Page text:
It’s January 3rd and we’ve already established that 2012 is going to be a great year. But in order to make it the best ever, there’s some things that you’re doing that you shouldn’t, and other’s you’re not doing but most definitely should…

(1) Stop making the “I don’t have time” excuse. If you say, “I can’t do _____ because I don’t have time”, you’re only bullshitting yourself. You do have time, if you make time. Focus. Be selective in your commitments. Make time for what matters. Forget the rest. Lets this year be about managing your time and allow yourself to say “no” a little more often so you can say “yes” when you should.

(2) Don’t over-commit. Don’t allow yourself to be overwhelmed. Getting to where you want to be is hard. Sometimes it’s damn hard. But if you’re OVERWORKING to get there, you’re actually doing more harm than good. Feeling overwhelmed is the absolute worst. If you’re there, find ways to drop a few things off your “must-do” list.

(3) Schedule time to relax on your calendar. This one is big. And I was deliberate in saying “on your calendar” because that is key. It’s easy to say “I’ll make sure to relax more often” – and it sounds great in theory, but it needs to be something you actually make an effort to have as part of your day. Just like working out, answering emails, writing proposals, or whatever else you block out time to do. Block out actual time each day to watch Boy Meets World reruns, take a nap, eat Fruit Roll Ups, or whatever else you do to relax (and don’t act like those hypotheticals don’t sound awesome. You know they do).

(4) Make to-do lists. I’m a huge nerd when it comes to to-do lists. The first step is admitting the problem, right? Though in my case, it’s not a problem at all. I’m deliberate about making a to-do list first thing in the morning. If possible, I write it on a white-board, every little thing (even things like, “empty the dishwasher”…you’re welcome, dear). It keeps me organized, the act of scribbling a thick black line through each item as I get them done is extremely satisfying. Don’t believe me? Give it a try today.

(5) Write. Just write. As I’ve said before, you NEED to stop editing yourself. You do it, I do it, but we shouldn’t. Whether you’re writing on a blog, for a magazine, or in a diary, let things flow more naturally. Don’t hold yourself back. Don’t focus on perfection. Get your thoughts, ideas, and words down. Some of it will be complete shit, but you’ll be very surprised at what you can come up with if you stop holding yourself back.

(6) Stop writing and read. I know, a grand contradiction from my last point. If you’re a writer, you know the value of creating content, but we understimate the value of absorbing information, reading, learning, and the growth that comes from listening to others. If you’re debating between cranking out another article or spending an hour or so reading, side with the latter a little more often.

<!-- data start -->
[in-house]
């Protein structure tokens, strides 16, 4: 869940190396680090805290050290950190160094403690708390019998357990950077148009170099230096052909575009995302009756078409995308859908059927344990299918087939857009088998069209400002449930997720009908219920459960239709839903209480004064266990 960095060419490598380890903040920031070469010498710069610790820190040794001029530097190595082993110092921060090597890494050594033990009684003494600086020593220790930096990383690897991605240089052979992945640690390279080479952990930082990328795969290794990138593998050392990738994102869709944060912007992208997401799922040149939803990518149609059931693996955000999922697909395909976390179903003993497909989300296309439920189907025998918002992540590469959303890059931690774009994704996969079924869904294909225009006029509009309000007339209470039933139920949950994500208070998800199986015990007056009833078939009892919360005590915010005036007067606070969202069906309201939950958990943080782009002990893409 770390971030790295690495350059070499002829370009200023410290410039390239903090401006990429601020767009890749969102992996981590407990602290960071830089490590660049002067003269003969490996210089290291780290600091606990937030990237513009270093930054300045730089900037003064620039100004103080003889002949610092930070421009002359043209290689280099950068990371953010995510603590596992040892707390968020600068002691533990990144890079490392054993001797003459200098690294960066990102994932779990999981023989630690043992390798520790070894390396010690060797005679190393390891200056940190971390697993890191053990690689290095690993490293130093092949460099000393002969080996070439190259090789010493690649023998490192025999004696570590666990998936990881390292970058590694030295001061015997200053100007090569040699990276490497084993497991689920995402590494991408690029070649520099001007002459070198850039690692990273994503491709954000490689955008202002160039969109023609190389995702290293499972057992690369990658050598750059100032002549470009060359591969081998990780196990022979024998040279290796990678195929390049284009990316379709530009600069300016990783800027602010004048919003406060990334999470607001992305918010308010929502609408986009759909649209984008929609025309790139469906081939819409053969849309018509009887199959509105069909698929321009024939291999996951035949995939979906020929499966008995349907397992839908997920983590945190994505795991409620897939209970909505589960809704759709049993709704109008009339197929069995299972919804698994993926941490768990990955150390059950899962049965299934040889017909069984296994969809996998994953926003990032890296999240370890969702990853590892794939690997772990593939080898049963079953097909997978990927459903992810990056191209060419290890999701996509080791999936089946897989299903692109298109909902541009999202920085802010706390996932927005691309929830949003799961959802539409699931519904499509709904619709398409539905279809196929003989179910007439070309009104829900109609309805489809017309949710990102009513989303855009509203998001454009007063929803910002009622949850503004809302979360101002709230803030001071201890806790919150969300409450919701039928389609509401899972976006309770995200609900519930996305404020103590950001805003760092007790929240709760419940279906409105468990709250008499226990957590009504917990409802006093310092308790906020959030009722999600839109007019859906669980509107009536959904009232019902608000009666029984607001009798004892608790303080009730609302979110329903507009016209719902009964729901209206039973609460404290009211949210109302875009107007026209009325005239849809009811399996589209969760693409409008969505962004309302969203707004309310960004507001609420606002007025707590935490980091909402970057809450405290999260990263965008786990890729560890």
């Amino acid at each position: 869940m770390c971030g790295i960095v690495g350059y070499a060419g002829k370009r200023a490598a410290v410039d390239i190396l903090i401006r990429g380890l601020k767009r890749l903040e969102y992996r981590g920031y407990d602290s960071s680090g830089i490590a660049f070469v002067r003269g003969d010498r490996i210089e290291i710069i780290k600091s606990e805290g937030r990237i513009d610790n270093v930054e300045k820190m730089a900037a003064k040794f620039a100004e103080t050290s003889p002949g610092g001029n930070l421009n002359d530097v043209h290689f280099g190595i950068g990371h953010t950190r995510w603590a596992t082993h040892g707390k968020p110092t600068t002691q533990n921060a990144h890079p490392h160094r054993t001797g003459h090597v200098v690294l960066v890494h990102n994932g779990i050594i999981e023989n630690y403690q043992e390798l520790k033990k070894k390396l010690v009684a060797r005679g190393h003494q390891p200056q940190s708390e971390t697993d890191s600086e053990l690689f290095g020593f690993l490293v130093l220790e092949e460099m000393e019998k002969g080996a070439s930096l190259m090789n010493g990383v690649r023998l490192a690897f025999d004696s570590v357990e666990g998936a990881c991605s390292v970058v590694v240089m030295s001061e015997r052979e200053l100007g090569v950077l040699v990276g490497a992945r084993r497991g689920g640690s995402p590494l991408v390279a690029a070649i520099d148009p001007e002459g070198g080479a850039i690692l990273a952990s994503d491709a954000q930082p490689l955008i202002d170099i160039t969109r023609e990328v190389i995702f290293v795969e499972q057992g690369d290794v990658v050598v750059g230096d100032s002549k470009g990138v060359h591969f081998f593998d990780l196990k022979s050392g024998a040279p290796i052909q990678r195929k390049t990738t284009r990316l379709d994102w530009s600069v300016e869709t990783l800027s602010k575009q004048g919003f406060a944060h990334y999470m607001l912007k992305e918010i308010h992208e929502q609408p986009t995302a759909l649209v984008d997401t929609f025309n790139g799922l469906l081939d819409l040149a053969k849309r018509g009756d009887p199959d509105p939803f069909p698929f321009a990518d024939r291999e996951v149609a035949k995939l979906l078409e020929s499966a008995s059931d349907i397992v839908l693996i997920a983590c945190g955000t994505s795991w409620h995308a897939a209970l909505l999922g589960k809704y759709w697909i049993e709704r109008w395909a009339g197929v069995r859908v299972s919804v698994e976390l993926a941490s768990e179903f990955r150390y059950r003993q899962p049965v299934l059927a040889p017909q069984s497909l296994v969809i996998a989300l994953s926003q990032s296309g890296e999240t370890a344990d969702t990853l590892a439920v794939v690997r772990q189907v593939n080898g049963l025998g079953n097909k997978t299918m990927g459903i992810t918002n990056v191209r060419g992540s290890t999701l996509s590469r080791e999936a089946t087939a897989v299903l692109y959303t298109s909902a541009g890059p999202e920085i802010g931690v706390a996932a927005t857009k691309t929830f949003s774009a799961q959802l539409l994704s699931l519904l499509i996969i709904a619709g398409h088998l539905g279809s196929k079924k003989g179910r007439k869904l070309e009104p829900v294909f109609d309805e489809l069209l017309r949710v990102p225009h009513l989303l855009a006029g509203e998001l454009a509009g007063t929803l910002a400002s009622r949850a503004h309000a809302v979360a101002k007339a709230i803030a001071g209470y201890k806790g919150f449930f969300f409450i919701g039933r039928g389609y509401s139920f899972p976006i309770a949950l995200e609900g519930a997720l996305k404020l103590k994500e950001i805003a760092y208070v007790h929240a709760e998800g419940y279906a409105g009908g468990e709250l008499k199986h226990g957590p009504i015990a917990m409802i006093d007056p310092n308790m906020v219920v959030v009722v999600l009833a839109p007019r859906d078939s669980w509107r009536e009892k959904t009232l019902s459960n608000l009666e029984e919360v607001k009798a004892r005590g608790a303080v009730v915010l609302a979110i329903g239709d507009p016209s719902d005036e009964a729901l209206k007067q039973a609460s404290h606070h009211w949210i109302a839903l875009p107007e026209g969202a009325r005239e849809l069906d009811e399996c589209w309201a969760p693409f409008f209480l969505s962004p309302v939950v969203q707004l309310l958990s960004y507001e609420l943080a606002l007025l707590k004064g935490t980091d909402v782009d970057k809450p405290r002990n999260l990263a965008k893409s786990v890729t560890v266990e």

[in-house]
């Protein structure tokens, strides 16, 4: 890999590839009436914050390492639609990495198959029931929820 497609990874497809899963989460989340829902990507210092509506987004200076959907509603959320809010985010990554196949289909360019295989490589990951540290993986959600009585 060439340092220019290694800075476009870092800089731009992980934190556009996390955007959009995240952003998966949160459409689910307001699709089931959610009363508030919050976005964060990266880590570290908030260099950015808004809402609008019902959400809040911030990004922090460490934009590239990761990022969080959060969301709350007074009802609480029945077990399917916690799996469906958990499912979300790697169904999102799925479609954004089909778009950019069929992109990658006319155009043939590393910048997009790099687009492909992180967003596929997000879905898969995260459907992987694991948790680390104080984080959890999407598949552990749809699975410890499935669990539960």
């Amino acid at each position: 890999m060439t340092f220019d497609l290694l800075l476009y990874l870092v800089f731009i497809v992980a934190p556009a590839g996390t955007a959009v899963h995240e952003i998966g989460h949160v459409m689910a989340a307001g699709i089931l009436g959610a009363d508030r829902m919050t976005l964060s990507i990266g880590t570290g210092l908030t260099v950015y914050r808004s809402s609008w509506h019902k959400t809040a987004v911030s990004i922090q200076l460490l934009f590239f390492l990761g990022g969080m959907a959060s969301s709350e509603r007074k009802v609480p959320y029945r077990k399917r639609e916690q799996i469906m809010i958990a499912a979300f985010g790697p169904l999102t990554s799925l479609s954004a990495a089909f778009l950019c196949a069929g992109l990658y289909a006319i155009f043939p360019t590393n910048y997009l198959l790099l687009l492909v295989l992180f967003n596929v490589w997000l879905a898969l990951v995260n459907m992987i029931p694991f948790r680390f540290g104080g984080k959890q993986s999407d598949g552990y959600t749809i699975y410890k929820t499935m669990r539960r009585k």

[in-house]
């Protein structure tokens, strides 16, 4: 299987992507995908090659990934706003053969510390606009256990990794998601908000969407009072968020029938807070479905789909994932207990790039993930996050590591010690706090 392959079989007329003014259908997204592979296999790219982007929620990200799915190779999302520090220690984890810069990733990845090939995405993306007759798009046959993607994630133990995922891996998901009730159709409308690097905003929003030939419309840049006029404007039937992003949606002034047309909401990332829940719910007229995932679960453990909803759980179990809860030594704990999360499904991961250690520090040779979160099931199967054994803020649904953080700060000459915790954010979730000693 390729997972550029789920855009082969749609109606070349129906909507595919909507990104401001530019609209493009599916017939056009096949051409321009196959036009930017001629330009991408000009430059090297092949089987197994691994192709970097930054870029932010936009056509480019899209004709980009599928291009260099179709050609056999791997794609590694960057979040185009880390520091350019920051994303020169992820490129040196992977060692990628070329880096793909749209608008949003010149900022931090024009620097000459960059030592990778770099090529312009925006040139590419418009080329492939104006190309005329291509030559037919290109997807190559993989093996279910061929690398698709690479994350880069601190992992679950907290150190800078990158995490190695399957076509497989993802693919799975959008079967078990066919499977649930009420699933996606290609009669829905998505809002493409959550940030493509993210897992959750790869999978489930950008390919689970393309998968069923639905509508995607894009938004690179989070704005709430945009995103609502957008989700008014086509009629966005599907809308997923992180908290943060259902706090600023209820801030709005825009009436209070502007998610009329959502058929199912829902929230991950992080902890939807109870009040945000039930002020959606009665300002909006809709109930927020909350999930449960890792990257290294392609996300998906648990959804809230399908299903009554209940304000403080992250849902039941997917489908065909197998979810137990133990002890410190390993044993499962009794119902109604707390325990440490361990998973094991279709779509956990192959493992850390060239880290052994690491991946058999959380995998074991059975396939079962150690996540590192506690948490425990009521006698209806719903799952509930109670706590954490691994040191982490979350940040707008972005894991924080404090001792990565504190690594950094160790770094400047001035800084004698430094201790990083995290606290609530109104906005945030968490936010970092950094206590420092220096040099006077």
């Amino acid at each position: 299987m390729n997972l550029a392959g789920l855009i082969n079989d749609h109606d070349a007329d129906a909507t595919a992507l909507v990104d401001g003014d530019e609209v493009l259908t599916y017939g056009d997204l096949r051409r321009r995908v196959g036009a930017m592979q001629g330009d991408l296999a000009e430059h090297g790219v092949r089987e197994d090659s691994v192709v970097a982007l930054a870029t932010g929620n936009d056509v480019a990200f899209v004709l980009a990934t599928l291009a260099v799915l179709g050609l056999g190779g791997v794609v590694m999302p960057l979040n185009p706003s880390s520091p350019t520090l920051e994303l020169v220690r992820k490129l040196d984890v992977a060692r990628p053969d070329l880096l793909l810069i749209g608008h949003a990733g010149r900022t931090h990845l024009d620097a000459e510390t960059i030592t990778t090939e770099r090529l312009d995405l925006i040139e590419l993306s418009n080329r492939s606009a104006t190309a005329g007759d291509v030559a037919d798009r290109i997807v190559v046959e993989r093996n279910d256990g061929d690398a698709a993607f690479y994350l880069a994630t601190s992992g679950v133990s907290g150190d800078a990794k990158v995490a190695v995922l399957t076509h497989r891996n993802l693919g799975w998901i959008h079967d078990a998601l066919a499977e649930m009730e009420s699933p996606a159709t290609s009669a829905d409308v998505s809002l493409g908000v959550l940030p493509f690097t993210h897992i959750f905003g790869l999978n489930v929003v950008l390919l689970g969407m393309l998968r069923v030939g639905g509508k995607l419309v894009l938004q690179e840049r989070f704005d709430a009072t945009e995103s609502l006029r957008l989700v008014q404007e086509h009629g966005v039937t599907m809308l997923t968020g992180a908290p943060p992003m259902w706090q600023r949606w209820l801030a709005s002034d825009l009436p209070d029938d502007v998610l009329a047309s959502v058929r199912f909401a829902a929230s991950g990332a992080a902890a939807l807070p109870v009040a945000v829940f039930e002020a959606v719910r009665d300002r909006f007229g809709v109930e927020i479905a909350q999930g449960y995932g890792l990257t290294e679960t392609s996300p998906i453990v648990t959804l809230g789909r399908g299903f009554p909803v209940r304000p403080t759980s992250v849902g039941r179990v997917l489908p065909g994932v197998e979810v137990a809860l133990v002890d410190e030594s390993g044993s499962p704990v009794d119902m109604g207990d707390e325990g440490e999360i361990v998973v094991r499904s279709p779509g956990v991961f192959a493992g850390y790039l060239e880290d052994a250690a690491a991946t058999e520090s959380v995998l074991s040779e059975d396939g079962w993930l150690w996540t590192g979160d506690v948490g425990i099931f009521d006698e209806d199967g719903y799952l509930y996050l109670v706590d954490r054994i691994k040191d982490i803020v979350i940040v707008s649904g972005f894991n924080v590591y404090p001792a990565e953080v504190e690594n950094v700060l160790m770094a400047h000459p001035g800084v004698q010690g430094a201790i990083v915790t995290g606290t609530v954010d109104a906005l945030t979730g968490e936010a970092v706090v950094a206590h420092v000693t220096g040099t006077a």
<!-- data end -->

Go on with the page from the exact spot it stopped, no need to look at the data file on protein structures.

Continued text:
(7) Let go of the reins. In other words, stop telling yourself that you can do it all. You can’t, and you never will. For me, 2012 is going to be about trusting others, especially the people I work with, much more. Letting them do what they do so well so I can focus on my best assets. We’ll be expanding our team at Proof to make this a reality, and will focus on bringing people together to create an environment that allows people to not only do what they’re best at, but what they love.

(8) Be selective with your availability. I wrote recently about how I shut off GChat, Skype, etc a year or so ago because it was such a massive distraction throughout the day. But a huge goal of mine in 2012 will be doing the same with email. If you’re like me, you have your inbox open in a tab of your browser 24/7. You check it obsessively. Every time you see that little (1) pop up in the tab, you stop whatever you’re doing and go check. It’s distracting as hell and totally throws off any rhythm you have. So join me, if you will, in my pursuit to periodically check emails (every 90 minutes or so is my goal) – you’ll come to find that little, very little, actually demands “immediate” attention.

(9) Exercise. I dropped 40 pounds and ran over 600 miles last year, but the real success was in how being physically active effected everything else in my life. I feel better, more confident, more clear-headed, and more focused than I ever have. Seeing a smaller number on the scale is great, but for me, it’s become a critical part of my day, week, and overall lifestyle. And once again, you have time if you make time. Even time to train for a marathon, if you’re crazy like me.

(10) Live. Working hard is important. Organization, productivity, goal-setting, planning things out – all of these things matter, but we get so caught up in our work that we forget that it’s all for not if we don’t find any time to enjoy the whole “living” part of life. Take on a few less clients. Go home at 5pm and leave some work for tomorrow. Do what it takes to get things done, but allow yourself time, plenty of time, to focus on living.

What are you doing to live 2012 with purpose, deliberateness and passion?

About Matt Cheuvront

I empower folks to do the work they want to do and live the life they want to live. I also watch entirely too much Saved by the Bell, run marathons, and drink plenty of craft beer. Check out the work my company is doing at Proof Branding.